It can also be illuminated with 10 brightness levels, selected through the knob concentric to the parallax adjustment knob which also houses the CR2032 battery. Battery life ranges from 80h at maximum brightness to 1000h to minimum. The adjustment knob has “OFF” positions between brightness settings, so that to switch it off and on only one click is needed.


Scope quality is not just a matter of glass quality… Most contemporary rifle scopes offer at least good performance under this aspect. Where things start to come apart at the seams is usually in the mechanical department. Repeatability in adjustments and return to zero are essential in a scope.


The first element we can touch about the mechanical quality of the Presidio 3-18x50 is the tube: the thing is thick as armor at the objective bell (the most likely to get bumped against something).


The lenses are not just tightened into the tube, they are also epoxied in place: tiny lens movements due to bumps or vibrations, which can happen no matter how tightly the lenses are locked, are the main source of loss of zeroing. Epoxying the lenses besides locking them down solidly takes care of that.

Sightmark Presidio 3-18x50 LR2
Sightmark Presidio 3-18x50 LR2


The Presidio 3-18x50 immediately offers a feel of quality with solid, tactile clicks that allow the user to dial in corrections even with gloved hands.


Removing the turrets confirms the initial feeling, revealing mechanisms machined out of solid brass, alloy and steel that guarantee decades of use without issues caused by mechanical wear. Each click offers a 1/10 MIL correction, corresponding to 1 cm @ 100 m.


The turrets require a deliberate effort to turn but cannot be locked in place. While this may look disappointing to the more tactically oriented users, the presence of such a solid and easy to use zero stop minimizes the issue while, on the other hand, the free turrets make the scope easier and faster to use in sporting events.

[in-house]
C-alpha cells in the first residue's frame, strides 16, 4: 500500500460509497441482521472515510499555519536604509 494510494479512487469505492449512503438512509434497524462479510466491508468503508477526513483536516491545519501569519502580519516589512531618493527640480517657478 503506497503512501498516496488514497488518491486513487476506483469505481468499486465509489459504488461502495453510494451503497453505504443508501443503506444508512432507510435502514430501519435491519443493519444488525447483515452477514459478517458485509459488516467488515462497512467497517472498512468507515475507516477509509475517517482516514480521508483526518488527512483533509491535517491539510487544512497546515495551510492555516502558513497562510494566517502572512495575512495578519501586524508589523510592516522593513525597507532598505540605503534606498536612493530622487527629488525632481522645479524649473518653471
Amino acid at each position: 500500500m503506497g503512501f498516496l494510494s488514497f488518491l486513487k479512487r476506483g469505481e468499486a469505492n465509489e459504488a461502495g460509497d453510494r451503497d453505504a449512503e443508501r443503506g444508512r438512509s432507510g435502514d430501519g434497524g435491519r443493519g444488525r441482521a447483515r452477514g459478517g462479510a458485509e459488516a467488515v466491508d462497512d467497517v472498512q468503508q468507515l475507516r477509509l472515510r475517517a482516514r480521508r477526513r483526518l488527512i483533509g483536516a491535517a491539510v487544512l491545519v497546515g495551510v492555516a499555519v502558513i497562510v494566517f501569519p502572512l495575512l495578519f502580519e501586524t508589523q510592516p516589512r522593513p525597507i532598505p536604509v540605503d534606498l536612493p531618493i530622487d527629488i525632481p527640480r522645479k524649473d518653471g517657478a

With 26 MILS (89 MOA) of adjustment, there’s plenty of elevation to reach even the farthest targets and, should they not be enough, the LR2 reticle as said offers another 10 MILs of built in elevation, for a total of 36 usable MILS (123 MOA). Even with a 0 rail (not canted) this means 23 MILS (79 MOA) of useable elevation.


Windage is the same (though one has to wonder when a shooter will ever need 26 MILs of windage adjustment). A scale laser etched on the turrets offers indication on the number of turns dialed in. Each turn equals 10 MILS of adjustment. The knobs can be easily zeroed by loosening three grains and repositioning them.


The zero stop is positive and neat: instead of the simple zero stop ring common on many optics, that stops the elevation turret from going further down the threads, and that has a mushy feeling when reached, this one has a milled slot that works with a corresponding pin in the turret: when the pin reaches the end of the slot, the turret stops positively and accurately on the predetermined zero. The scope tracks flawlessly and returns to its zero even after dialing in a lot of correction.


The focus, magnification and parallax controls turn smoothly and cleanly, not so lightly that an accidental touch can move them, but not so heavily as to require the shooter to break stance to adjust them either, as it happens on some scopes. The quick throw lever helps in this department but is also easily snagged, so I decided not to install it and used the grain provided to fill the threaded hole instead. The raised portion of the knob offers plenty of leverage as it is.


With its compact form factor, 6x zoom, a magnification range between 3x (great for hunting) and 18x (suitable even for long range shooting) and its LR2 reticle, the new Presidio 3-18x50 LR2 is a well-rounded, multi-purpose scope ideal for the shooter that can’t afford to own a specialty scope for each application, or wants a rifle that can offer a good performance in most fields of use, from selection hunting to PRS to long range shooting.


Now, I can hear the question everyone is asking now: “What about the price?” The Sightmark Presidio 3-18x50 price won’t let you down even here, with a MSRP of 549.99$.

Sightmark Presidio 3-18x50 LR2
Sightmark Presidio 3-18x50 LR2